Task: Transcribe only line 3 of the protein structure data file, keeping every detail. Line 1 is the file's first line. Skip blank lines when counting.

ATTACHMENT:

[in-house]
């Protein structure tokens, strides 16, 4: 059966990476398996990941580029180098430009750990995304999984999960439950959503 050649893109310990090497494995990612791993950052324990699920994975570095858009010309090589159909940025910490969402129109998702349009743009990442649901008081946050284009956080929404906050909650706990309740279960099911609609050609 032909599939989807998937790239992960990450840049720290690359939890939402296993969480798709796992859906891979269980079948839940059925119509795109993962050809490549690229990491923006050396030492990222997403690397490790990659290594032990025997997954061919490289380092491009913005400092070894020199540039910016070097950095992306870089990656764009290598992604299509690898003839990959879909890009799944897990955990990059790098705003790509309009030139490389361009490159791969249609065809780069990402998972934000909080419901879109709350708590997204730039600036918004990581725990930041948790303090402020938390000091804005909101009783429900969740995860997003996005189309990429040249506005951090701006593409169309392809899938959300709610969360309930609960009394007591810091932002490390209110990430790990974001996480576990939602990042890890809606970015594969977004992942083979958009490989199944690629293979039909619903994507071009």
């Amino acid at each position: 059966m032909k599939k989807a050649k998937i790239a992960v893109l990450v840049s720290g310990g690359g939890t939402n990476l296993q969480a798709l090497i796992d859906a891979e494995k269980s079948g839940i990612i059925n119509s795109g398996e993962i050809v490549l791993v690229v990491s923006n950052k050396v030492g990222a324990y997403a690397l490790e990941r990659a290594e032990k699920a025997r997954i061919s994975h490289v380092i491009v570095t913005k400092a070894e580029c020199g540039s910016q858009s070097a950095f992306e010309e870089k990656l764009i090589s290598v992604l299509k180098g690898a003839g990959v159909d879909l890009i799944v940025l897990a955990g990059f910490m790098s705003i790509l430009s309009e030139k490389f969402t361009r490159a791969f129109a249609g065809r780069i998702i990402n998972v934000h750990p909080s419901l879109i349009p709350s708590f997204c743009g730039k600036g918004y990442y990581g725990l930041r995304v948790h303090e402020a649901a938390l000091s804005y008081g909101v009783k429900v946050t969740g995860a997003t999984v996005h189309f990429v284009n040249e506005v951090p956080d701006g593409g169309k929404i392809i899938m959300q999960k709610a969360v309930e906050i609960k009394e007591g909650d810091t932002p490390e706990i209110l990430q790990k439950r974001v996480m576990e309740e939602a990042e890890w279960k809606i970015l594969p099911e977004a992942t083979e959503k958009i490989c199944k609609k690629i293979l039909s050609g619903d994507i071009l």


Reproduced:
């Amino acid at each position: 059966m032909k599939k989807a050649k998937i790239a992960v893109l990450v840049s720290g310990g690359g939890t939402n990476l296993q969480a798709l090497i796992d859906a891979e494995k269980s079948g839940i990612i059925n119509s795109g398996e993962i050809v490549l791993v690229v990491s923006n950052k050396v030492g990222a324990y997403a690397l490790e990941r990659a290594e032990k699920a025997r997954i061919s994975h490289v380092i491009v570095t913005k400092a070894e580029c020199g540039s910016q858009s070097a950095f992306e010309e870089k990656l764009i090589s290598v992604l299509k180098g690898a003839g990959v159909d879909l890009i799944v940025l897990a955990g990059f910490m790098s705003i790509l430009s309009e030139k490389f969402t361009r490159a791969f129109a249609g065809r780069i998702i990402n998972v934000h750990p909080s419901l879109i349009p709350s708590f997204c743009g730039k600036g918004y990442y990581g725990l930041r995304v948790h303090e402020a649901a938390l000091s804005y008081g909101v009783k429900v946050t969740g995860a997003t999984v996005h189309f990429v284009n040249e506005v951090p956080d701006g593409g169309k929404i392809i899938m959300q999960k709610a969360v309930e906050i609960k009394e007591g909650d810091t932002p490390e706990i209110l990430q790990k439950r974001v996480m576990e309740e939602a990042e890890w279960k809606i970015l594969p099911e977004a992942t083979e959503k958009i490989c199944k609609k690629i293979l039909s050609g619903d994507i071009l």